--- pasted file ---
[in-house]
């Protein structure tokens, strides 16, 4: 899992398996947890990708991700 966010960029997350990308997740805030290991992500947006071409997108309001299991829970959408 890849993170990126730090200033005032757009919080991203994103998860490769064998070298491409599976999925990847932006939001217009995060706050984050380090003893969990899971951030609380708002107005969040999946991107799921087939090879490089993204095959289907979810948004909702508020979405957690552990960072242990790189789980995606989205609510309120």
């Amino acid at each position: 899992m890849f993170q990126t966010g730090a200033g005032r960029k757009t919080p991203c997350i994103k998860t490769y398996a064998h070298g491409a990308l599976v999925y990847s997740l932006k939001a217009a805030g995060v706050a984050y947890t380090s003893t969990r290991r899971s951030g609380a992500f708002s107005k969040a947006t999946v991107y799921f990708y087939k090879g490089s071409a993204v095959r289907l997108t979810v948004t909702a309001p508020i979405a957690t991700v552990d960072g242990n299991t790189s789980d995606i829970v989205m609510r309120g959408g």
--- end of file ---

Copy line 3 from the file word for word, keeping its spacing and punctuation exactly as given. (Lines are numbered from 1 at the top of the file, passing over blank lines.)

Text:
């Amino acid at each position: 899992m890849f993170q990126t966010g730090a200033g005032r960029k757009t919080p991203c997350i994103k998860t490769y398996a064998h070298g491409a990308l599976v999925y990847s997740l932006k939001a217009a805030g995060v706050a984050y947890t380090s003893t969990r290991r899971s951030g609380a992500f708002s107005k969040a947006t999946v991107y799921f990708y087939k090879g490089s071409a993204v095959r289907l997108t979810v948004t909702a309001p508020i979405a957690t991700v552990d960072g242990n299991t790189s789980d995606i829970v989205m609510r309120g959408g």